Unfortunately, there is no defined answer to the questions, ‘What food should I take with me on the bike?’ and ‘What should I do to recover faster?’ There’s a lot of pseudo-science out there, and unfortunately not a lot in-depth research backing it. Recently though, some scientific studies have cast a light on the dim area of cycling and exercise nutrition, and the results may surprise you.
When you’re riding, it’s best to avoid proteins. You’re just making expensive urine.
When you’re unsure how to supplement your energy needs while on the bike, it’s often good to start by knowing what you shouldn’t do. One thing you should avoid is consuming protein whilst riding. One of the discussions you’ll see thrown around in the cycling industry recently is around ways to reduce recovery time. Pro teams are always searching for the latest and greatest way to get their athletes back on the bike as fast as possible. The newest marketed theory is that if you take protein supplements with your energy gels, then you’ll be able to perform at a higher level the next day. However, this has been shown to be false. There is just no concrete evidence to support the claim that proteins, when taken during a ride, will help you perform or recover better (1). So when you’re riding, you would be better off avoiding proteins. You’re just making expensive urine.
Some simple tips to remember throughout your training:
- Don’t take protein whilst riding
- 2-3 gels per hour for rides longer than 90 minutes
- Take a few caffeinated gels with you
- There is no need for a meal within 30 minutes of a ride
The best way to fuel is caffeine-laced carbohydrates, in the form of gels or fluids. Carbohydrates help prevent ‘bonking,’ by maintaining whats known as ‘euglycemia,’ your normal blood glucose levels. Alongside this, caffeine, that legal addictive stimulant that we all know and love, has been shown to increase time to exhaustion in cyclists, by increasing the release of calcium in your muscles. This causes an increased contractile force and spares your glucose reserves. The two compounds, caffeine and carbohydrates, have been shown to give a better result when taken together than if either was taken separately (2). If you’re riding for more than 90 minutes, you’re looking at between 2 to 3 gels per hour, depending on how fast you use energy, and it’s ideal to be using caffeine-laced gels. To see a performance enhancement, you should be consuming 6mg of caffeine per kilogram of your body weight. Most gels have about 75mg of caffeine; don’t worry about all this extra caffeine though, you can safely have more than you might think. On the scale of addictive substances, caffeine is pretty low, with no serious withdrawal symptoms. Contrary to popular belief, the long term consumption of up to five cups per day has been shown to have no effect on your risk of cancer, cardiovascular disease or dysrhythmia (palpitations) (3). However, be sensible. If you have a pre-existing heart condition, or any other condition that can be triggered or worsened by caffeine, then you should avoid it. Even if you are healthy, make sure you don’t exceed 250mg of caffeine per day, so keep it to a max of three caffeine gels. And stay off the emergency Redbulls.
People will tell you that what you eat after a ride is as important as what you eat during a ride. We’ve all heard about the anabolic window. You know, that 30-minute, critical period after a workout or training session where you need to get as much protein into you as is physically possible to maximise your gains and/or minimise your recovery time? Yeah, probably not a thing.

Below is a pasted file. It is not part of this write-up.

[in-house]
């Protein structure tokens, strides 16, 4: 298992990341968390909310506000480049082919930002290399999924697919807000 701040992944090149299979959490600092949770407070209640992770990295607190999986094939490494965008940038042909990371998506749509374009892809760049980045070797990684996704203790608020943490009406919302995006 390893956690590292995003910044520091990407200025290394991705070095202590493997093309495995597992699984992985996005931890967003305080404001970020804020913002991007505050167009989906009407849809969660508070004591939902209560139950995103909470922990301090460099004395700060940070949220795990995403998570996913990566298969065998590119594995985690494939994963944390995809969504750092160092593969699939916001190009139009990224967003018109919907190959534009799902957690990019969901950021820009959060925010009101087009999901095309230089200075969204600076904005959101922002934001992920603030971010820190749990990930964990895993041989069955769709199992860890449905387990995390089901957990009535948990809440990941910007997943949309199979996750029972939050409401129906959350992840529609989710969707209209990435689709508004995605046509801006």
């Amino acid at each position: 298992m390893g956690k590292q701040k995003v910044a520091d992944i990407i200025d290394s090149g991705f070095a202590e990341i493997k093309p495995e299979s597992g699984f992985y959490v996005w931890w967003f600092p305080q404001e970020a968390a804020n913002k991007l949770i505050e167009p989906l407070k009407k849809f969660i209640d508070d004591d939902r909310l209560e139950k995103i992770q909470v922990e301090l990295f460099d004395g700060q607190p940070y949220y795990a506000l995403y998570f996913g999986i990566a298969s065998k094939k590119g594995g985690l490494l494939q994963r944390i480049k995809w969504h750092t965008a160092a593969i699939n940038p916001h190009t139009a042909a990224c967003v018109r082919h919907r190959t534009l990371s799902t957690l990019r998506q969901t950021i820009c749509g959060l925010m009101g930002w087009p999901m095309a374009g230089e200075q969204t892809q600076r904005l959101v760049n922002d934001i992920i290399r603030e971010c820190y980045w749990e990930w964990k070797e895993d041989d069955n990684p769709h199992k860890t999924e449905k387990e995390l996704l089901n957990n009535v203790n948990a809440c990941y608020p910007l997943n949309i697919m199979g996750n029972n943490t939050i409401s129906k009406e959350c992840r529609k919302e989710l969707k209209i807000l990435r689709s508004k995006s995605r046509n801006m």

Don’t worry mate, it wasn’t going to help you anyway.
The primary goal of post exercise nutrition is to replenish glycogen stores and repair muscle tissue, and the theory goes that in this period of time, your muscles are ripe for repair. Now, it is true that eating after exercise does help with tissue repair, but two things differ from the standard rhetoric of a 30-minute protein window. First thing wrong is the length of time. You’ve actually got a 2-hour period after exercise where your body has placed additional glucose receptors, known as GLUT4 receptors, onto the surface of some of your cells, which facilitates additional glucose uptake. Also, this means your meal needs to contain a lot of carbs, because protein won’t restore your energy supplies by itself. Protein has been shown to aid with the post-ride recovery, so its definitely important to get some into you. However, there is one vital caveat: unless you’re going to be riding or training again within 8 hours of the original event, you don’t need to worry about this 2-hour window at all. After this period, your body recovers naturally to its original levels anyway (4).
So in the end, fueling right is pretty much a common sense thing. Take gels with you on a ride, and eat a healthy meal after you finish. If you leave at least 24 hours before your next ride, you’ll be as ready as you can be for that next spin. At the level most of us ride at, inconsequential changes to your diet won’t stop your legs from hurting, only more training can do that.
- Hansen, M., Bangsbo, J., Jensen, J., Krause-Jensen, M., Bibby, B. M., Sollie, O., … & Madsen, K. (2016). Protein intake during training sessions has no effect on performance and recovery during a strenuous training camp for elite cyclists. Journal of the International Society of Sports Nutrition, 13(1), 9.
- Hodgson, A. B., Randell, R. K., & Jeukendrup, A. E. (2013). The metabolic and performance effects of caffeine compared to coffee during endurance exercise. PLoS One, 8(4), e59561.Chicago
- Tarnopolsky, M. A. (1994). Caffeine and endurance performance. Sports Medicine, 18(2), 109-125.
- Aragon, A. A., & Schoenfeld, B. J. (2013). Nutrient timing revisited: is there a post-exercise anabolic window?. Journal of the international society of sports nutrition, 10(1), 5.